Stethoscope tubing comes in two general types: dual-tube and single lumen.

The dual-tube design is split into two inside one outer tube, providing two sound channels for accuracy.

The single lumen design comes with a single tube connected to the chest piece.

Modern tubing can withstand alcohol and skin oils, making them long-lasting and easy to clean. Tubing design is determined by the stethoscope design, chest piece, headset, and the manufacturer.

Stethoscope TubingStem

The stem connects the chest piece to the tubing. It is made of steel or metal material to provide a secure link for maximum performance. It is a part that helps users to switch and click between the diaphragm and the bell by rotating the chest piece.

You can determine if the bell or diaphragm directs sound effectively to the ear tubes by turning the chest piece.

The stem makes it easy for users to disconnect the chest piece when repair or interchange is needed. Replacing damaged components is crucial for healthcare providers to attach an alternative part to access a patient’s condition.

Chest piece

The chest piece also referred to as the head, is an integral part of a stethoscope that detects, captures, and transfers sound to the headset. It is the part placed against the skin of a patient.

Thanks to technological advancements, some stethoscopes conduct sounds through bandages, clothing, animal fur, and even blankets.

Depending on the model, stethoscopes can either have a one-sided or a two-sided chest piece:

  • One-sided chest pieces come with only a diaphragm. Some have pressure-sensitive or tunable diaphragms that act as a diaphragm and a bell.
  • Two-sided chest pieces have a diaphragm on one side and a bell on the other side when flipped over.

The chest piece is attached to the lumen tubing by the bell, diaphragm, and stem connection.

Stethoscope bell and diaphragmDiaphragm

The stethoscope diaphragm is the large circular end of the chest piece. It helps medical professionals to focus on wider areas of the body.

Healthcare specialists, doctors, and nurses use this part to monitor the vitals of adults. It is designed to detect and monitor sound with higher frequencies.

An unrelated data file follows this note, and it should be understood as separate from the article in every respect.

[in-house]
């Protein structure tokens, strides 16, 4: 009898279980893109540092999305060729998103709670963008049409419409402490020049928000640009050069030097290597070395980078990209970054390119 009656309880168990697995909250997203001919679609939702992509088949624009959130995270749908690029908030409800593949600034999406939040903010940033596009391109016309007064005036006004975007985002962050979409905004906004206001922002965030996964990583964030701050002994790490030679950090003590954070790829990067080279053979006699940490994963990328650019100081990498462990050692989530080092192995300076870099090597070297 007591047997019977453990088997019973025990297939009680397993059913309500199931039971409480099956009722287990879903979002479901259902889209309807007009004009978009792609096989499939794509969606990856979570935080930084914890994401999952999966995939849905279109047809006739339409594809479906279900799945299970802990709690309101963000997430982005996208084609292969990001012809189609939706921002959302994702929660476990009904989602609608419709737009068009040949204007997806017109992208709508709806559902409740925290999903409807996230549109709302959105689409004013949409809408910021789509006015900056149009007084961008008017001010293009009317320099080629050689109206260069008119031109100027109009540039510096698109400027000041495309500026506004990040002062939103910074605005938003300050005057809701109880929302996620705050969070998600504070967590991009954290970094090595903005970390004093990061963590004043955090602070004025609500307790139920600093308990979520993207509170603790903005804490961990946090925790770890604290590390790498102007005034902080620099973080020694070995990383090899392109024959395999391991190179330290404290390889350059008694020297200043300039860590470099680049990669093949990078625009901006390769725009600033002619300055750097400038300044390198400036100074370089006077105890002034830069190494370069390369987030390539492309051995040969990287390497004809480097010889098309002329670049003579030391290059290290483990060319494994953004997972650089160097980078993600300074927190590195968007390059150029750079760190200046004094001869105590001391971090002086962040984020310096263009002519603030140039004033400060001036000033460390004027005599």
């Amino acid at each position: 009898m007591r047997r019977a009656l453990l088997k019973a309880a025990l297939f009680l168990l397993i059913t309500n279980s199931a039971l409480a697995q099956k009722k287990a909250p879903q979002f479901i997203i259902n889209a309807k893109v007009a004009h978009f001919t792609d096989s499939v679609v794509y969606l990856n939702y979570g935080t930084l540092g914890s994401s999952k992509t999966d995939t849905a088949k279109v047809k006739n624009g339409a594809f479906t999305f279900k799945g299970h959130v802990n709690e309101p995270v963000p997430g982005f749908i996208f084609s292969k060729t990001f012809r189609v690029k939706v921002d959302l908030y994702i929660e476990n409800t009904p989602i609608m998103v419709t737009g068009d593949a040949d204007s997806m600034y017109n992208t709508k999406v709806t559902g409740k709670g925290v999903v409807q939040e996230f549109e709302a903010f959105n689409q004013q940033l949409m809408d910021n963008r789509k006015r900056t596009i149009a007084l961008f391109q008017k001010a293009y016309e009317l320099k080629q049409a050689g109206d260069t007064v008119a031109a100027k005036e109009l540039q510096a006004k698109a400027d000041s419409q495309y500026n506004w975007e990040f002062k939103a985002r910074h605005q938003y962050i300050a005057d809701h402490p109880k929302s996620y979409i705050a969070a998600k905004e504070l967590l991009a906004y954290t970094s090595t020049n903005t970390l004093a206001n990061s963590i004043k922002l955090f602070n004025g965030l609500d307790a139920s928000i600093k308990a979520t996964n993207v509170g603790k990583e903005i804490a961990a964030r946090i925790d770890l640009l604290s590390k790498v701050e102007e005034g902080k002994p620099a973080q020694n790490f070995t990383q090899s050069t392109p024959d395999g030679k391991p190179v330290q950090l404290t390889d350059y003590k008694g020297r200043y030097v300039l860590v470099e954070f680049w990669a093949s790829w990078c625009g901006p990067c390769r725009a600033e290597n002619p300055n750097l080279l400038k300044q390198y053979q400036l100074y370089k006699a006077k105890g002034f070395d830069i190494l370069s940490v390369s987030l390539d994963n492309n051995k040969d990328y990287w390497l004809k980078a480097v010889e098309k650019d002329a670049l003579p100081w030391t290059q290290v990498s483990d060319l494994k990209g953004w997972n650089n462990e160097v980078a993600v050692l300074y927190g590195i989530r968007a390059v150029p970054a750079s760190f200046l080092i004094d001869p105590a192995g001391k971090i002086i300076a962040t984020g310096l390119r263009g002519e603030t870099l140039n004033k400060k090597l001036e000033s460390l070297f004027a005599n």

Some diaphragms have a non-chill design to prevent a cold reaction or discomfort when the device is in direct contact with the skin. The non-chill rim also has protective materials to prevent an allergic reaction for those with sensitive skin.


The stethoscope bell is the small circular end of the chest piece. It’s more restricted to lower frequency sounds compared to the diaphragm because it has a smaller diameter.

Its primary function is to listen to the vitals of pediatric patients and infants. It is also suitable for dealing with carotid or bandaged areas.

It is used to detect, monitor, and observe the sounds of small bodies. The bell or pediatric side comes with a hypoallergenic and non-chill design for comfort during listening sessions.

Is One Kind Better Than Another?

There is no specific stethoscope that is the best for everyone. Different factors determine the choice you make.

Here are some things to consider depending on your vocation:

  • A nurse or a doctor may work in the same hospital but use different stethoscope anatomy for different needs.
  • Veterinarians, paramedics, and ER Nurses often prefer stethoscopes that offer noise reduction, because they are typically in louder environments.
  • Nurses and medical students find a single stethoscope good enough for many situations.
  • A Duo telescope is ideal for veterinarians, emergency care and family care professionals, and primary care physicians.
  • An extended-length stethoscope is excellent for professionals who treat large animals or large patients to get to hard-to-reach areas while maintaining the patient’s space.

So, the type of stethoscope that will be best for you is ultimately determined by the kinds of situations and patients you expect to be deal with. It is advisable to evaluate your profession or field when making your selection.

Final Thoughts

Now that you know the different stethoscope parts, you are better suited to make your choice. If you want to read more about which stethoscopes will be best for your specialty, check out our Ultimate Stethoscopes Buying Guide.

Remember to always buy a stethoscope from reputable suppliers, to get high-quality equipment that will meet your requirements.

If you are still in med school, you might be interested in our guide to the Top 10 Affordable Stethoscope for Students!